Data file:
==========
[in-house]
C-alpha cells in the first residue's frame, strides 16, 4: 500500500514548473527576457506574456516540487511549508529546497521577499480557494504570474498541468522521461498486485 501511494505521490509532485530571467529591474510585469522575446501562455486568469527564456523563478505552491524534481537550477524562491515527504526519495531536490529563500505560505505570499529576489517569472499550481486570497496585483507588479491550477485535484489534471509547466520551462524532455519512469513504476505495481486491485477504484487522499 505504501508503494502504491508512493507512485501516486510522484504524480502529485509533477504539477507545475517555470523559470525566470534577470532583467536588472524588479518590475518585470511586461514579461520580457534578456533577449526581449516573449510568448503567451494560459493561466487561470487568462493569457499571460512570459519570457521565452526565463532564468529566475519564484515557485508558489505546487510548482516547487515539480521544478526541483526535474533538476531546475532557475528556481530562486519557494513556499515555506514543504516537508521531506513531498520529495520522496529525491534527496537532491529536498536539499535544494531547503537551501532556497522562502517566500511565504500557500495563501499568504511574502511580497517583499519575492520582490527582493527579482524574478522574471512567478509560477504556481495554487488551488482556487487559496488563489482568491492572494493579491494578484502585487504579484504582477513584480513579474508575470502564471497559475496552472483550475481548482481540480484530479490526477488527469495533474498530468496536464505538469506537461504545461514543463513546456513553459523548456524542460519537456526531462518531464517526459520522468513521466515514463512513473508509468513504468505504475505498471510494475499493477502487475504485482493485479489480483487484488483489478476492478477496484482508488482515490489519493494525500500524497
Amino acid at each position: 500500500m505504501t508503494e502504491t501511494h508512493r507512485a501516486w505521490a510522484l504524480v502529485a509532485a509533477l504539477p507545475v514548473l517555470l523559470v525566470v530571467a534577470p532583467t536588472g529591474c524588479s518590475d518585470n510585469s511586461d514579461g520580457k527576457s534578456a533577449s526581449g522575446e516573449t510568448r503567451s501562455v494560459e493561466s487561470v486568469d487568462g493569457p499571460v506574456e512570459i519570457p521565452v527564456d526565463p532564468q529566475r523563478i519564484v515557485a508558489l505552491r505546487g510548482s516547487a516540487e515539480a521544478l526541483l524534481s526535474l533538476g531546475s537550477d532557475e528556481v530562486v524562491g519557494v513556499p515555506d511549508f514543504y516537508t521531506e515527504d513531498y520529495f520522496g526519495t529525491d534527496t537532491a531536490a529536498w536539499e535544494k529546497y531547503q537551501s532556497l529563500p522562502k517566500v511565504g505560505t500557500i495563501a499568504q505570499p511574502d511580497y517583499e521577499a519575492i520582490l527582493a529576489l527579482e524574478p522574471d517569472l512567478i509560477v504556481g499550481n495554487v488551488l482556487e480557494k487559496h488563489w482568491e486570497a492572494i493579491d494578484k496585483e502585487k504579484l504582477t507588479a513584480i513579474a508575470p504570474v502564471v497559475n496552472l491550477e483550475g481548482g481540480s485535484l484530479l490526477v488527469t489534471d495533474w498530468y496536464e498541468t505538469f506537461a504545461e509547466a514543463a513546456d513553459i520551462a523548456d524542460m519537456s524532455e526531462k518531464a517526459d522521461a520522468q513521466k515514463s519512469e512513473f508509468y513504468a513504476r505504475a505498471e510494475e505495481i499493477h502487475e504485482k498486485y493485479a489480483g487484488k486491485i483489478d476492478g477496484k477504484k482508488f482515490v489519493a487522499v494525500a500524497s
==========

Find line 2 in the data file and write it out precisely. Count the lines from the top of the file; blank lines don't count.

C-alpha cells in the first residue's frame, strides 16, 4: 500500500514548473527576457506574456516540487511549508529546497521577499480557494504570474498541468522521461498486485 501511494505521490509532485530571467529591474510585469522575446501562455486568469527564456523563478505552491524534481537550477524562491515527504526519495531536490529563500505560505505570499529576489517569472499550481486570497496585483507588479491550477485535484489534471509547466520551462524532455519512469513504476505495481486491485477504484487522499 505504501508503494502504491508512493507512485501516486510522484504524480502529485509533477504539477507545475517555470523559470525566470534577470532583467536588472524588479518590475518585470511586461514579461520580457534578456533577449526581449516573449510568448503567451494560459493561466487561470487568462493569457499571460512570459519570457521565452526565463532564468529566475519564484515557485508558489505546487510548482516547487515539480521544478526541483526535474533538476531546475532557475528556481530562486519557494513556499515555506514543504516537508521531506513531498520529495520522496529525491534527496537532491529536498536539499535544494531547503537551501532556497522562502517566500511565504500557500495563501499568504511574502511580497517583499519575492520582490527582493527579482524574478522574471512567478509560477504556481495554487488551488482556487487559496488563489482568491492572494493579491494578484502585487504579484504582477513584480513579474508575470502564471497559475496552472483550475481548482481540480484530479490526477488527469495533474498530468496536464505538469506537461504545461514543463513546456513553459523548456524542460519537456526531462518531464517526459520522468513521466515514463512513473508509468513504468505504475505498471510494475499493477502487475504485482493485479489480483487484488483489478476492478477496484482508488482515490489519493494525500500524497